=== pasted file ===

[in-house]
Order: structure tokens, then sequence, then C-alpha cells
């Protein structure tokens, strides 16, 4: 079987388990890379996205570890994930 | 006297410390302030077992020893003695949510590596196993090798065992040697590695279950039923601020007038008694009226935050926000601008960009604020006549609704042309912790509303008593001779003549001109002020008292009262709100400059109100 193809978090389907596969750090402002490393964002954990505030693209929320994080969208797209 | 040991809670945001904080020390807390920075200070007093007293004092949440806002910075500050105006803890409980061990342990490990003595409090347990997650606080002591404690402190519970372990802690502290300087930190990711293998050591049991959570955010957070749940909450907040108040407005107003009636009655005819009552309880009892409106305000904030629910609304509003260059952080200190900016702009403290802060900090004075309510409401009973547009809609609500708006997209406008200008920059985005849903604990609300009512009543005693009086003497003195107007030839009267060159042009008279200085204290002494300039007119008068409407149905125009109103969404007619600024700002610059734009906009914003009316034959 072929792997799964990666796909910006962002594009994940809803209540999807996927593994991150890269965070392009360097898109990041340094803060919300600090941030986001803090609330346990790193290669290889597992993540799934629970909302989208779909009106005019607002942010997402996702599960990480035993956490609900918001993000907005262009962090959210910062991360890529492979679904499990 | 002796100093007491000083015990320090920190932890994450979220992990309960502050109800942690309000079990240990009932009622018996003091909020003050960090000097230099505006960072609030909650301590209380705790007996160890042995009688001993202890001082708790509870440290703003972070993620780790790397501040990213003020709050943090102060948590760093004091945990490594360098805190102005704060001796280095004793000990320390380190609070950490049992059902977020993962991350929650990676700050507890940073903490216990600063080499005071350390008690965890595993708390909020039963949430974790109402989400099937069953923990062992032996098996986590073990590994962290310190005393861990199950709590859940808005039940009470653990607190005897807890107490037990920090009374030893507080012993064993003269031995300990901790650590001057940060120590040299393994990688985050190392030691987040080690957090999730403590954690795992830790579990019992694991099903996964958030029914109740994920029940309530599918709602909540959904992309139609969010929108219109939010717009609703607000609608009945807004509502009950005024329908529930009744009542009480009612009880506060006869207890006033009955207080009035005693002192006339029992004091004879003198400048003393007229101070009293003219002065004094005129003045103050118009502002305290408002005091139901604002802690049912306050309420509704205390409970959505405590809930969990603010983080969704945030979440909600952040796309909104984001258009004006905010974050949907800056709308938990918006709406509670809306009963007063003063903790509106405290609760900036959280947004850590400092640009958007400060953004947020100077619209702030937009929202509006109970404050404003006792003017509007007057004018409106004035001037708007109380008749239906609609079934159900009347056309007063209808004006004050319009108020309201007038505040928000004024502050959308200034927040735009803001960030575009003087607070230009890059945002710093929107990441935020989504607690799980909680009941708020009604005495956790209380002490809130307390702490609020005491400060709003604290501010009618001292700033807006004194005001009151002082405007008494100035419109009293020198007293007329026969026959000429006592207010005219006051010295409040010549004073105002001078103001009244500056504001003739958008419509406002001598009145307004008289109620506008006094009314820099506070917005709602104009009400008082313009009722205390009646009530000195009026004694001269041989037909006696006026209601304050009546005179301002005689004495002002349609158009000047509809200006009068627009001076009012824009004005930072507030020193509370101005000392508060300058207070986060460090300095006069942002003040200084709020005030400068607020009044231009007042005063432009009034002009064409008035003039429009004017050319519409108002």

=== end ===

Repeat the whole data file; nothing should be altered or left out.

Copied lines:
[in-house]
Order: structure tokens, then sequence, then C-alpha cells
């Protein structure tokens, strides 16, 4: 079987388990890379996205570890994930 | 006297410390302030077992020893003695949510590596196993090798065992040697590695279950039923601020007038008694009226935050926000601008960009604020006549609704042309912790509303008593001779003549001109002020008292009262709100400059109100 193809978090389907596969750090402002490393964002954990505030693209929320994080969208797209 | 040991809670945001904080020390807390920075200070007093007293004092949440806002910075500050105006803890409980061990342990490990003595409090347990997650606080002591404690402190519970372990802690502290300087930190990711293998050591049991959570955010957070749940909450907040108040407005107003009636009655005819009552309880009892409106305000904030629910609304509003260059952080200190900016702009403290802060900090004075309510409401009973547009809609609500708006997209406008200008920059985005849903604990609300009512009543005693009086003497003195107007030839009267060159042009008279200085204290002494300039007119008068409407149905125009109103969404007619600024700002610059734009906009914003009316034959 072929792997799964990666796909910006962002594009994940809803209540999807996927593994991150890269965070392009360097898109990041340094803060919300600090941030986001803090609330346990790193290669290889597992993540799934629970909302989208779909009106005019607002942010997402996702599960990480035993956490609900918001993000907005262009962090959210910062991360890529492979679904499990 | 002796100093007491000083015990320090920190932890994450979220992990309960502050109800942690309000079990240990009932009622018996003091909020003050960090000097230099505006960072609030909650301590209380705790007996160890042995009688001993202890001082708790509870440290703003972070993620780790790397501040990213003020709050943090102060948590760093004091945990490594360098805190102005704060001796280095004793000990320390380190609070950490049992059902977020993962991350929650990676700050507890940073903490216990600063080499005071350390008690965890595993708390909020039963949430974790109402989400099937069953923990062992032996098996986590073990590994962290310190005393861990199950709590859940808005039940009470653990607190005897807890107490037990920090009374030893507080012993064993003269031995300990901790650590001057940060120590040299393994990688985050190392030691987040080690957090999730403590954690795992830790579990019992694991099903996964958030029914109740994920029940309530599918709602909540959904992309139609969010929108219109939010717009609703607000609608009945807004509502009950005024329908529930009744009542009480009612009880506060006869207890006033009955207080009035005693002192006339029992004091004879003198400048003393007229101070009293003219002065004094005129003045103050118009502002305290408002005091139901604002802690049912306050309420509704205390409970959505405590809930969990603010983080969704945030979440909600952040796309909104984001258009004006905010974050949907800056709308938990918006709406509670809306009963007063003063903790509106405290609760900036959280947004850590400092640009958007400060953004947020100077619209702030937009929202509006109970404050404003006792003017509007007057004018409106004035001037708007109380008749239906609609079934159900009347056309007063209808004006004050319009108020309201007038505040928000004024502050959308200034927040735009803001960030575009003087607070230009890059945002710093929107990441935020989504607690799980909680009941708020009604005495956790209380002490809130307390702490609020005491400060709003604290501010009618001292700033807006004194005001009151002082405007008494100035419109009293020198007293007329026969026959000429006592207010005219006051010295409040010549004073105002001078103001009244500056504001003739958008419509406002001598009145307004008289109620506008006094009314820099506070917005709602104009009400008082313009009722205390009646009530000195009026004694001269041989037909006696006026209601304050009546005179301002005689004495002002349609158009000047509809200006009068627009001076009012824009004005930072507030020193509370101005000392508060300058207070986060460090300095006069942002003040200084709020005030400068607020009044231009007042005063432009009034002009064409008035003039429009004017050319519409108002």